Today's Forums begin with a thread about new coolness from SwingX, as cadraig asks about a
JXXTreeTable - roadmap?. "I've just been playing around with the JXXTreeTable in Kleopatras (Jeannettes?) incubator and it's awesome. I was just wondering if and what the plan was concerning continuing development and moving it into the main swingx branch. e.g. timescales etc."

Chris Desmarais needs
Help with scripting install (need to avoid license popup). "I'm working on a script to configure some servers. Installing glassfish is going to take place about 20 minutes into the script, so its hurting my script that my scripts hangs until the user accepts the license agreement manually. I really would like to remove user interaction from my installation scripts, the script under ideal circumstances is going to take about 4 hours. Is there some way for me to automate the acceptance of the license agreement when I run java -Xmx256m -jar filename.jar?"

bozimmerman passes along hard-won knowledge in
JMS In Web Services -- lessons learned. "I've had to undergo a process of adapting a web app written for another jms implementation to glassfish. As we were planning to cluster our brokers, I did all my work with glassfish jms set to REMOTE, though LOCAL has the same issues discussed below. I ran the imqbrokerd on another machine. Here are the lessons I learned that most (not all) the internet docs and articles I read neglected to tell me:"

Finally, ipodee would like to avoid a
Entity reference Conversion to Special Character
"Does anyone know how to diable the auto conversion of entity reference by SAXParser? For example, when I feed source xml file with entity reference like "& lt;" to SAXParser.parse(...), it's converted to < character in the target xml. I don't want this happen, how can I do it?"


In today's Weblogs, Jean-Francois Arcand discusses Atomosphere in Applying Asynchronous Web: The slides enter the Atmosphere.... "This week I was in the Bay area to present at the California' Silicon Valley JUG. A significant set of peoples showed up to listen to the Canadian invasion..."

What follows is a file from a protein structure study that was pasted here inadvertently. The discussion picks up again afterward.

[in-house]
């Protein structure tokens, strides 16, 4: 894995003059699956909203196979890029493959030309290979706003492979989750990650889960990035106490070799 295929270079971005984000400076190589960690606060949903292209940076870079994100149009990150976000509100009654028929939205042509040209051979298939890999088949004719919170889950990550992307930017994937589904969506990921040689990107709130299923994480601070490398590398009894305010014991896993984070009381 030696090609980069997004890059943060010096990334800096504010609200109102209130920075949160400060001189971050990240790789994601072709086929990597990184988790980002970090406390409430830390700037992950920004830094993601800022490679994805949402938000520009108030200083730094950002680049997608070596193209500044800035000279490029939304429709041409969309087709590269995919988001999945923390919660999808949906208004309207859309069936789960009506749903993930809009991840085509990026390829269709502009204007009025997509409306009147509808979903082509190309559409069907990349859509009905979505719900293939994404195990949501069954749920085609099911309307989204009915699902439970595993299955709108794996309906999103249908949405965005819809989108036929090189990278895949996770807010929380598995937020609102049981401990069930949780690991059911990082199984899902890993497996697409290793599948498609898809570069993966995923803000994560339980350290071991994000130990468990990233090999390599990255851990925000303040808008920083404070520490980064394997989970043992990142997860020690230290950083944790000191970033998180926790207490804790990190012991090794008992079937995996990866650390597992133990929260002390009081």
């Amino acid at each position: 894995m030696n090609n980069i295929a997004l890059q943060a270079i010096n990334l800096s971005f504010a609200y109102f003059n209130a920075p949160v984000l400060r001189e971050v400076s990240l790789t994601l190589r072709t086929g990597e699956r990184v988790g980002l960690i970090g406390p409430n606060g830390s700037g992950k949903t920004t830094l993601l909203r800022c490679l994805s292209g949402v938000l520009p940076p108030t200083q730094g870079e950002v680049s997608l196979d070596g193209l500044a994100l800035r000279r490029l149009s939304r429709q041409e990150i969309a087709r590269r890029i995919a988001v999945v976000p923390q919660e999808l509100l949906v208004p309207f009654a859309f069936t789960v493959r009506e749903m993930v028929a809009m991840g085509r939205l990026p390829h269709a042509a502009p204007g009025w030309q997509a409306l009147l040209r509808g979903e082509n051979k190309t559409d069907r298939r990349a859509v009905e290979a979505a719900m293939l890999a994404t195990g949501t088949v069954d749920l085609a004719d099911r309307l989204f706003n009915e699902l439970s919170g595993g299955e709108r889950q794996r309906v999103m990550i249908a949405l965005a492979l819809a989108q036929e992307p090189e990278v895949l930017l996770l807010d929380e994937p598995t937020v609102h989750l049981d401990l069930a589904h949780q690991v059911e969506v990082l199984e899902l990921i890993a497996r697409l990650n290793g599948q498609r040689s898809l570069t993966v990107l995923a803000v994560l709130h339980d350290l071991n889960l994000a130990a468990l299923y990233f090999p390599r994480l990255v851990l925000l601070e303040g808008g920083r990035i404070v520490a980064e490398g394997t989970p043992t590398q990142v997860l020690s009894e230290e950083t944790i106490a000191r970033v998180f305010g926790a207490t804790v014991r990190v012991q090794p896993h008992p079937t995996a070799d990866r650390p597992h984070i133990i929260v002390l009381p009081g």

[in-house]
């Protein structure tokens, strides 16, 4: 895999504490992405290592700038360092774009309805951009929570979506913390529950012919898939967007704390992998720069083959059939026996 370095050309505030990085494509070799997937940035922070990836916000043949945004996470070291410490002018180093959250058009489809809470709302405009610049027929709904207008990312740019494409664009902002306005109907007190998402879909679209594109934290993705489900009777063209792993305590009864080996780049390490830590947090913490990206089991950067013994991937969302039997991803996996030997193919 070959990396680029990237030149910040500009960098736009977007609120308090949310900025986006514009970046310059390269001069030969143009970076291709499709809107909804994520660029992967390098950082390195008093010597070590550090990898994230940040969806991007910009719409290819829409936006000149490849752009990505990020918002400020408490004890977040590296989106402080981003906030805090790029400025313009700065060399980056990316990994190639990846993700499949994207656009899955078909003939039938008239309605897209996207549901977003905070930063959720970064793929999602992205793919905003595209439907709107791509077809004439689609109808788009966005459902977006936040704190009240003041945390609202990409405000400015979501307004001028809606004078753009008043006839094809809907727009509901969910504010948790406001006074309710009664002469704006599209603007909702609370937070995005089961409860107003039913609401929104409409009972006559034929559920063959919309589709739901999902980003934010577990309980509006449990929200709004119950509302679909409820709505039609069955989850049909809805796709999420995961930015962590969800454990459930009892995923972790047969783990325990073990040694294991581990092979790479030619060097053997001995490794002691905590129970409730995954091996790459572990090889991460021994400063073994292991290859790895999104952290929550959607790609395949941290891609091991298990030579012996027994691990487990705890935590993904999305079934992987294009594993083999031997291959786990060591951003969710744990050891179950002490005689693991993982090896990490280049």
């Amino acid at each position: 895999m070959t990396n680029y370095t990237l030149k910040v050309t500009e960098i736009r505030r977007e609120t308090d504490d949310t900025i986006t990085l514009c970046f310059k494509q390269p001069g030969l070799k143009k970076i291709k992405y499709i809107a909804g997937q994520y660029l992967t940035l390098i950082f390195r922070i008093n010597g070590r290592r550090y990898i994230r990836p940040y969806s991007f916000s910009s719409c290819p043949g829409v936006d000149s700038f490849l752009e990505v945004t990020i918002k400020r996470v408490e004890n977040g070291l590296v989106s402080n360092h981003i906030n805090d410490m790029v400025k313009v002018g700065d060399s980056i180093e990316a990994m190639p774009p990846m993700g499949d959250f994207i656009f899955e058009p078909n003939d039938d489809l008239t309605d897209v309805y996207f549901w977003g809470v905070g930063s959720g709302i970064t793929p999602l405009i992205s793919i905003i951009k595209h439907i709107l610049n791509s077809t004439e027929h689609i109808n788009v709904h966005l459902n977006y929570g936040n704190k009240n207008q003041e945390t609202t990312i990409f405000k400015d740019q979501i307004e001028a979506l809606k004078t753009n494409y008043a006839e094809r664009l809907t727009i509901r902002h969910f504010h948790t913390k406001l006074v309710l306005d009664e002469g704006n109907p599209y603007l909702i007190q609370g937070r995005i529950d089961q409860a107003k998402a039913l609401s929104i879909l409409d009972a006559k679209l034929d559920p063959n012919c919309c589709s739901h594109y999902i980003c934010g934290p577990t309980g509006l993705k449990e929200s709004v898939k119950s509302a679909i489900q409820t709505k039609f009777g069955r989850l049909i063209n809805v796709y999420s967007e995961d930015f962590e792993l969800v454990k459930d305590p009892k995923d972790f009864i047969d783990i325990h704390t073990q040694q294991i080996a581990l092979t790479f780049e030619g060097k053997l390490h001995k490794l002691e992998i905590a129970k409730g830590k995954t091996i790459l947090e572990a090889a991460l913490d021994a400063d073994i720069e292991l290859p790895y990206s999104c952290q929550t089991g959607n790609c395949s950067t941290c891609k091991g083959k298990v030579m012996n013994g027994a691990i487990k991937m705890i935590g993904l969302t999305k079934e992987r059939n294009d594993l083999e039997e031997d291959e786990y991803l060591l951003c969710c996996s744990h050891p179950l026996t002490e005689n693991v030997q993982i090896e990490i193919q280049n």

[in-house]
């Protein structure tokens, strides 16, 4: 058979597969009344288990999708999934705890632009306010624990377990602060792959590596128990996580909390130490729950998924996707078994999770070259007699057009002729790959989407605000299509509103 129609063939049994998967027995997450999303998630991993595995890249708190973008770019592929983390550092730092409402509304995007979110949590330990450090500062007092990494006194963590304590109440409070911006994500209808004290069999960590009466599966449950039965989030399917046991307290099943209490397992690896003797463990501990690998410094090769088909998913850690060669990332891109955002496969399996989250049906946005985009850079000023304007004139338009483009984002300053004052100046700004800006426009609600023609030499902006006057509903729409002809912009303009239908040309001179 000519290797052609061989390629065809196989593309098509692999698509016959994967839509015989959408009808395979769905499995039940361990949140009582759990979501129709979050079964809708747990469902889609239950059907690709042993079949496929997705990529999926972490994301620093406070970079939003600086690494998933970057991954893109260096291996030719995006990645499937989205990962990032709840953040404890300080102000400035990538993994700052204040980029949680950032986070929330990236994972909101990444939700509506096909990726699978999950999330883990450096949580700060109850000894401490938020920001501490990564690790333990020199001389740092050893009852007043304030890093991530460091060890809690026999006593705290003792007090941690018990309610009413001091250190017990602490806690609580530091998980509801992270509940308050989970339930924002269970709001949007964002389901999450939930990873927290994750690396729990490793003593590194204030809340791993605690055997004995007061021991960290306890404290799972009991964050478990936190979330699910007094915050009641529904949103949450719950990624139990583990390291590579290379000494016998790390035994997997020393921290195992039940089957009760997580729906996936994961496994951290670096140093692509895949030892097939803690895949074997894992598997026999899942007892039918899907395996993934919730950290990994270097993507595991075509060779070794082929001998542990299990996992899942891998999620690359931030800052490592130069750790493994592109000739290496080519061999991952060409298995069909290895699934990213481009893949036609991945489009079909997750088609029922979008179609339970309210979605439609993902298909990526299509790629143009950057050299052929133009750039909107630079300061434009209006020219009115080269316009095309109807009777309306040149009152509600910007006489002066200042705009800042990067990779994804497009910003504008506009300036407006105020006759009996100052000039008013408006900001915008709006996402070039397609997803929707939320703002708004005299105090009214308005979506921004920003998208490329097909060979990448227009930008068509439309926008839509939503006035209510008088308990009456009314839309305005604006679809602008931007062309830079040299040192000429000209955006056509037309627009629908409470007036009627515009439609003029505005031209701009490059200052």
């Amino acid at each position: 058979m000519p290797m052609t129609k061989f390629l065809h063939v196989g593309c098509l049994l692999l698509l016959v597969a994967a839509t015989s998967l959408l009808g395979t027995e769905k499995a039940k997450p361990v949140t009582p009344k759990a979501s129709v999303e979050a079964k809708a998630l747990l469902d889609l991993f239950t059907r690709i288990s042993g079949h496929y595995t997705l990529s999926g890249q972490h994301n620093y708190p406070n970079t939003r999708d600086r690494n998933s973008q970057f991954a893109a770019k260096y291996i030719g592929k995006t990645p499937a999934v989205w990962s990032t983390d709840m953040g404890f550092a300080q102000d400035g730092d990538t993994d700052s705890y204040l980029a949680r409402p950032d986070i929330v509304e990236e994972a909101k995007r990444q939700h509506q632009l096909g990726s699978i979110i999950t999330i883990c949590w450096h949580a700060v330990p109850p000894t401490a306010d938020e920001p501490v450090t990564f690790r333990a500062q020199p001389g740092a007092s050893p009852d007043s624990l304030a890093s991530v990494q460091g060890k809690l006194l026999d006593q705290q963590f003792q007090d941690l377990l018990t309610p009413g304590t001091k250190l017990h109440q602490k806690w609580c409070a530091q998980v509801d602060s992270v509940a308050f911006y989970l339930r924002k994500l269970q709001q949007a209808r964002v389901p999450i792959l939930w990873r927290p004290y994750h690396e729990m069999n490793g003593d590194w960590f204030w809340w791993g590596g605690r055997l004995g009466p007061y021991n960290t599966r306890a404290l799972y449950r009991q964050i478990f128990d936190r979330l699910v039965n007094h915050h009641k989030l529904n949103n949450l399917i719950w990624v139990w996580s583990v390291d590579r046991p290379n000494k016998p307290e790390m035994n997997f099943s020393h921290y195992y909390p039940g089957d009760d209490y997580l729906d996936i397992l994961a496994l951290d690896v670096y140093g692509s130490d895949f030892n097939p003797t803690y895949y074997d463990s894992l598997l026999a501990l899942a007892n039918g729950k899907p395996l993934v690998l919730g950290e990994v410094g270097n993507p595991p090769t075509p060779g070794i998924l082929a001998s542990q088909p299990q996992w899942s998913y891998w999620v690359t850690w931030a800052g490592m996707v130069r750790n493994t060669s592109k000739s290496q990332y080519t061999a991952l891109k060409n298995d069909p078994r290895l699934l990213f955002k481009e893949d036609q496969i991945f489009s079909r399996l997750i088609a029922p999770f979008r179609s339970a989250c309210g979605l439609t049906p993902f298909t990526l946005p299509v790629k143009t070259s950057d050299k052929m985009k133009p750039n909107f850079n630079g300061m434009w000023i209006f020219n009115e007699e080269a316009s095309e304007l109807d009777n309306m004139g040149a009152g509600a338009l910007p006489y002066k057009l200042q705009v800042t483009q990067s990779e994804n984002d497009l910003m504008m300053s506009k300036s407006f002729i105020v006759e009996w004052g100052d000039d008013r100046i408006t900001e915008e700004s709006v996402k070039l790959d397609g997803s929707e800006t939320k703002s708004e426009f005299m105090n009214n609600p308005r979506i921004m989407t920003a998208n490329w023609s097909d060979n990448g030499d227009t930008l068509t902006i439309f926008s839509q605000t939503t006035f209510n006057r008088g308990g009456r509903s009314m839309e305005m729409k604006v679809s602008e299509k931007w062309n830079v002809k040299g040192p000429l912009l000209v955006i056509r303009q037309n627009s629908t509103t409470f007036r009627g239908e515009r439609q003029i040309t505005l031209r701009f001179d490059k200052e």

Arun Gupta's tips series hits entry number 50 with
TOTD #50: Mojarra 2.0 EDR2 is now available - Try them with GlassFish v3 and NetBeans 6.5. "Yaaay, 50th tip!! The previous 49 tips are available here. Mojarra EDR2 is now available - download binary and/or source bundle! GlassFish v2 UR2 ships with Mojarra 1.2.0_04 and v3 prelude comes with 1.2.0_10. The Mojarra binaries in both v2 and v3 can be easily replaced by the new ones as described in Release Notes."


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Will a troubled economy ding us techies?

Comments

The economy at large is healthy. The trouble is mainly limited to parts of the financial industry. As long as your (main) customers are not financials you should be fine, at least if the trouble in the financial sector doesn't last too much longer (read no more than a year or so).

But (and that's a big but) the government intervention into the financial sector may well prolong the problems the sector is experiencing, plunging the entire economy into disarray as noone trusts the viability of their banks any more (and rightly so, government intervention caused the problems the sector is in in the first place).

"Will a troubled economy ding us techies? " Most likely not... business needs its infrastructure. ;-) However, both *selling* and _buying_ a house, at the same time, right now... my friend, I am very sorry to say; it is going to affect you: very much. :-( Hang in there, as my old multics machine used to say: better days are coming John